Fundraiser will give Crestview student in wheelchair access to same recess fun as his friendsJan 03, 2022 02:51PM ● By Heather Lawrence
The pebble-based playground at Crestview Elementary is impossible for a wheelchair to navigate, but an ADA-friendly playground just isn’t in the budget for Granite School District, which administers 60 elementary schools. (Heather Lawrence/City Journals)
Crestview Elementary in Holladay is set on a hilly campus with a beautiful view of Mt. Olympus. The community is great, but at 60 years old, the building is showing its age— especially the playground.
Chelsy Johnson is part of the Crestview community, and she’s leading the effort to rebuild the playground. Johnson’s own kids will benefit—three of them are at Crestview right now. But the new playground is really about her son’s friend, Mike Suarez, a fourth grader who often spends recess on the sidelines.
“We love Mike so much—everyone at the school does. We want him to be able to have as much fun on the playground as his friends do,” Johnson said.
The exclusion isn’t the fault of the kids—it’s the fault of the playground. Mike uses a wheelchair, and the playground is not wheelchair accessible. Mike’s mom Amber Suarez saw this challenge play out during school a few months ago.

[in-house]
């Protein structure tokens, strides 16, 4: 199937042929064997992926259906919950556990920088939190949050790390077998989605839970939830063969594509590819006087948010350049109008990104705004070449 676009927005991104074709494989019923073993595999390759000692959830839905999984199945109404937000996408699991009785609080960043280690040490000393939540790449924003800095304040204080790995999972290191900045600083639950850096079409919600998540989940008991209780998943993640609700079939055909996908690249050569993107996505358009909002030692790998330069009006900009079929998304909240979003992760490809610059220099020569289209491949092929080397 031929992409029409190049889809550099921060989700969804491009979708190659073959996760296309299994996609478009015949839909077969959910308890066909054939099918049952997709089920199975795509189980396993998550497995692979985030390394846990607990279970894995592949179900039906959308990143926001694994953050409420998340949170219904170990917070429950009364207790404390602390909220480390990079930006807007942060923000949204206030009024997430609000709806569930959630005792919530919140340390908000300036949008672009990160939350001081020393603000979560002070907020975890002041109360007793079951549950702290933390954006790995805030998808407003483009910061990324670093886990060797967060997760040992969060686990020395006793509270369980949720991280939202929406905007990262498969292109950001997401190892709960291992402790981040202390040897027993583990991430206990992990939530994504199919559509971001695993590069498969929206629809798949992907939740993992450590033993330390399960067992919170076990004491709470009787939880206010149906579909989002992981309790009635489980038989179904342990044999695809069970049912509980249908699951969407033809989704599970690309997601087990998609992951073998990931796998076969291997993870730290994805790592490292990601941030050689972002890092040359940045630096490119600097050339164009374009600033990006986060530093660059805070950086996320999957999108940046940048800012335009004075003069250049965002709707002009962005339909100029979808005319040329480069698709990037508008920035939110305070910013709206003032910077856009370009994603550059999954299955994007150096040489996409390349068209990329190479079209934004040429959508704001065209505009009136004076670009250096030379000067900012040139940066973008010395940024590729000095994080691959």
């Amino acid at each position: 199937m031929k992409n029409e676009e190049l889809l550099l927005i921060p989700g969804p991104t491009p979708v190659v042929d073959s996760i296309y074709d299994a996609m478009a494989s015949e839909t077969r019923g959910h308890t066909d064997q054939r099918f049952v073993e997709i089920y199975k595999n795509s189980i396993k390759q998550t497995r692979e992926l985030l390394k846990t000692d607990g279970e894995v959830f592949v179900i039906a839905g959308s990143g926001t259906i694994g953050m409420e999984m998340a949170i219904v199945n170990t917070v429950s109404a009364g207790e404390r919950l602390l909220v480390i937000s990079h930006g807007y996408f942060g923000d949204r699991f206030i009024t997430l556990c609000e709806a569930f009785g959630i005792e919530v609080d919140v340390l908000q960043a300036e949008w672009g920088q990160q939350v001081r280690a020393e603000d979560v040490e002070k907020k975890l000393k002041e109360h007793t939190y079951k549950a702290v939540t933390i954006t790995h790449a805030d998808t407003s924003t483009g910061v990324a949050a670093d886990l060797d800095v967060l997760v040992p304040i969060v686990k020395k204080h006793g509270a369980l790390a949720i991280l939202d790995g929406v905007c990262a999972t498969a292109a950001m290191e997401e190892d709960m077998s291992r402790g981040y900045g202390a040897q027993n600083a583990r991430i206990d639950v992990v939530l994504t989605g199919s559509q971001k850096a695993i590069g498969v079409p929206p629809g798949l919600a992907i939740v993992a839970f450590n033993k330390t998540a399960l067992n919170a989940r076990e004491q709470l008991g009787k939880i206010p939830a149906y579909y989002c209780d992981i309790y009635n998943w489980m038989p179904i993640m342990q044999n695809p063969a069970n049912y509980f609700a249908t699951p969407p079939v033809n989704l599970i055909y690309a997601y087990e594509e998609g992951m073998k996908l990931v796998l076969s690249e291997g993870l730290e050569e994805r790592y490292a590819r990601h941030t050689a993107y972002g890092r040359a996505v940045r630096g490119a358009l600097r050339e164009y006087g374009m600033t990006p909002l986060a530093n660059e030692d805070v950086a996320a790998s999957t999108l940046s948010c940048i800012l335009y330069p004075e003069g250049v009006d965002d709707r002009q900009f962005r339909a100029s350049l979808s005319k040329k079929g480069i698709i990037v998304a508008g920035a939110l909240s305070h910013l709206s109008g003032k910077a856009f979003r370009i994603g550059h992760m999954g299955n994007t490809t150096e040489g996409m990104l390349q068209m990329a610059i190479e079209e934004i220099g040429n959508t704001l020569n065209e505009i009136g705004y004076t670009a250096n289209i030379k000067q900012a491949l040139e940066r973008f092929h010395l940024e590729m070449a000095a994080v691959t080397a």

“I was inside the school for a meeting and recess time came. I watched through the window at kids playing, and there was Mike, in his wheelchair, sitting on the sidelines. He was watching his friends play, but was unable to join in,” Suarez said in a news interview Dec. 1.
Suarez continued her feelings in a Facebook post. "Until you've seen your child sit on the sidelines and watch other kids play, year after year, because he can't join them, you don't know the heartbreak."
Johnson had also noticed Mike on the sidelines. She’d thought for a long time about how to help him. She knew that an ADA compliant playground was the answer.
Johnson worked with other parents and organized a committee. They looked into costs and had plans drawn up. They invited Suarez to see what they were working on.
“When I showed Amber the work we’d already done, she was in tears. She didn’t realize what had been going on. She didn’t know that other parents at the school knew Mike and cared enough to get this done,” Johnson said.
The price tag for a new playground came in at over $400,000. That bid includes the right kind of groundcover. Right now the playground’s base is pebbles, which a wheelchair can’t navigate.